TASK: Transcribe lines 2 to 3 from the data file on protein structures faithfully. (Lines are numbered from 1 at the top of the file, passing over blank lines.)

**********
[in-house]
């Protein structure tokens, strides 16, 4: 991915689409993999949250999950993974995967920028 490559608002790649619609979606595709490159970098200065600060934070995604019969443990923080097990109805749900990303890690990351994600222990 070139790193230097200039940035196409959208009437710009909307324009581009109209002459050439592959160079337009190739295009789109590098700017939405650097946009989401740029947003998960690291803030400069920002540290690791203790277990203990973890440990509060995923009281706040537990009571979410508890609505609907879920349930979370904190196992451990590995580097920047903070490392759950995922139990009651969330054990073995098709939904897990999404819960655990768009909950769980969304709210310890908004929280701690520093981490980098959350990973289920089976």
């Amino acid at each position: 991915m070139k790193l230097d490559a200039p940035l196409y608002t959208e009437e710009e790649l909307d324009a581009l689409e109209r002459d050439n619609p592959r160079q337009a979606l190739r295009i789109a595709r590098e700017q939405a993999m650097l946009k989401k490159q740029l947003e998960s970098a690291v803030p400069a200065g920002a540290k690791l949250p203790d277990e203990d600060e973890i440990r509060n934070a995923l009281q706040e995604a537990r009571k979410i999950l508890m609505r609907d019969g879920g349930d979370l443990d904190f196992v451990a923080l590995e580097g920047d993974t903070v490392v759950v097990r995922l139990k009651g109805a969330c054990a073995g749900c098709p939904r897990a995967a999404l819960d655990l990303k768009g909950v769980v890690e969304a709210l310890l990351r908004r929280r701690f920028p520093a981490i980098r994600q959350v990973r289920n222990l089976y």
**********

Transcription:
């Protein structure tokens, strides 16, 4: 991915689409993999949250999950993974995967920028 490559608002790649619609979606595709490159970098200065600060934070995604019969443990923080097990109805749900990303890690990351994600222990 070139790193230097200039940035196409959208009437710009909307324009581009109209002459050439592959160079337009190739295009789109590098700017939405650097946009989401740029947003998960690291803030400069920002540290690791203790277990203990973890440990509060995923009281706040537990009571979410508890609505609907879920349930979370904190196992451990590995580097920047903070490392759950995922139990009651969330054990073995098709939904897990999404819960655990768009909950769980969304709210310890908004929280701690520093981490980098959350990973289920089976």
């Amino acid at each position: 991915m070139k790193l230097d490559a200039p940035l196409y608002t959208e009437e710009e790649l909307d324009a581009l689409e109209r002459d050439n619609p592959r160079q337009a979606l190739r295009i789109a595709r590098e700017q939405a993999m650097l946009k989401k490159q740029l947003e998960s970098a690291v803030p400069a200065g920002a540290k690791l949250p203790d277990e203990d600060e973890i440990r509060n934070a995923l009281q706040e995604a537990r009571k979410i999950l508890m609505r609907d019969g879920g349930d979370l443990d904190f196992v451990a923080l590995e580097g920047d993974t903070v490392v759950v097990r995922l139990k009651g109805a969330c054990a073995g749900c098709p939904r897990a995967a999404l819960d655990l990303k768009g909950v769980v890690e969304a709210l310890l990351r908004r929280r701690f920028p520093a981490i980098r994600q959350v990973r289920n222990l089976y």